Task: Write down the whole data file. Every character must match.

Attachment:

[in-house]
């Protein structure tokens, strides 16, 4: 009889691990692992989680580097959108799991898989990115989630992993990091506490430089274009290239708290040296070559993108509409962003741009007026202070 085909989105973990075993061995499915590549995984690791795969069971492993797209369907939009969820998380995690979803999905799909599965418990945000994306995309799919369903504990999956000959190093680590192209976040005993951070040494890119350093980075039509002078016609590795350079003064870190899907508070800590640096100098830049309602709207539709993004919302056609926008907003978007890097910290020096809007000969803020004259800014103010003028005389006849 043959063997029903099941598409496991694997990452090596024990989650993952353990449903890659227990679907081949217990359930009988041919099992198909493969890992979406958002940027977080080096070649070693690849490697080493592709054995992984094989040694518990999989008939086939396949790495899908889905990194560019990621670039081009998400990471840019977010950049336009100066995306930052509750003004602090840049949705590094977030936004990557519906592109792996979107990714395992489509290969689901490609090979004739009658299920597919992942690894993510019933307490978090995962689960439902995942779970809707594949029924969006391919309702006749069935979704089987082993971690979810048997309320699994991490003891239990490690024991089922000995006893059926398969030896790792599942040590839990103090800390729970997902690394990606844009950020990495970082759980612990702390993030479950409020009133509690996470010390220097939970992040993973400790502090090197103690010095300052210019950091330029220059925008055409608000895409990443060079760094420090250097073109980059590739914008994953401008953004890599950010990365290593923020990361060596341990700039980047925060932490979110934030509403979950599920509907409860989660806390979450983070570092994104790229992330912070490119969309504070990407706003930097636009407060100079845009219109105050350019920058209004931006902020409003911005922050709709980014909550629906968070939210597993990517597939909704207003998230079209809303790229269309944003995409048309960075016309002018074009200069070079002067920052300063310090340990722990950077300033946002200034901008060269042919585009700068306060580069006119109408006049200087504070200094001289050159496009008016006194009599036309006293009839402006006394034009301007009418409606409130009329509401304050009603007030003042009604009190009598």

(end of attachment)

[in-house]
């Protein structure tokens, strides 16, 4: 009889691990692992989680580097959108799991898989990115989630992993990091506490430089274009290239708290040296070559993108509409962003741009007026202070 085909989105973990075993061995499915590549995984690791795969069971492993797209369907939009969820998380995690979803999905799909599965418990945000994306995309799919369903504990999956000959190093680590192209976040005993951070040494890119350093980075039509002078016609590795350079003064870190899907508070800590640096100098830049309602709207539709993004919302056609926008907003978007890097910290020096809007000969803020004259800014103010003028005389006849 043959063997029903099941598409496991694997990452090596024990989650993952353990449903890659227990679907081949217990359930009988041919099992198909493969890992979406958002940027977080080096070649070693690849490697080493592709054995992984094989040694518990999989008939086939396949790495899908889905990194560019990621670039081009998400990471840019977010950049336009100066995306930052509750003004602090840049949705590094977030936004990557519906592109792996979107990714395992489509290969689901490609090979004739009658299920597919992942690894993510019933307490978090995962689960439902995942779970809707594949029924969006391919309702006749069935979704089987082993971690979810048997309320699994991490003891239990490690024991089922000995006893059926398969030896790792599942040590839990103090800390729970997902690394990606844009950020990495970082759980612990702390993030479950409020009133509690996470010390220097939970992040993973400790502090090197103690010095300052210019950091330029220059925008055409608000895409990443060079760094420090250097073109980059590739914008994953401008953004890599950010990365290593923020990361060596341990700039980047925060932490979110934030509403979950599920509907409860989660806390979450983070570092994104790229992330912070490119969309504070990407706003930097636009407060100079845009219109105050350019920058209004931006902020409003911005922050709709980014909550629906968070939210597993990517597939909704207003998230079209809303790229269309944003995409048309960075016309002018074009200069070079002067920052300063310090340990722990950077300033946002200034901008060269042919585009700068306060580069006119109408006049200087504070200094001289050159496009008016006194009599036309006293009839402006006394034009301007009418409606409130009329509401304050009603007030003042009604009190009598």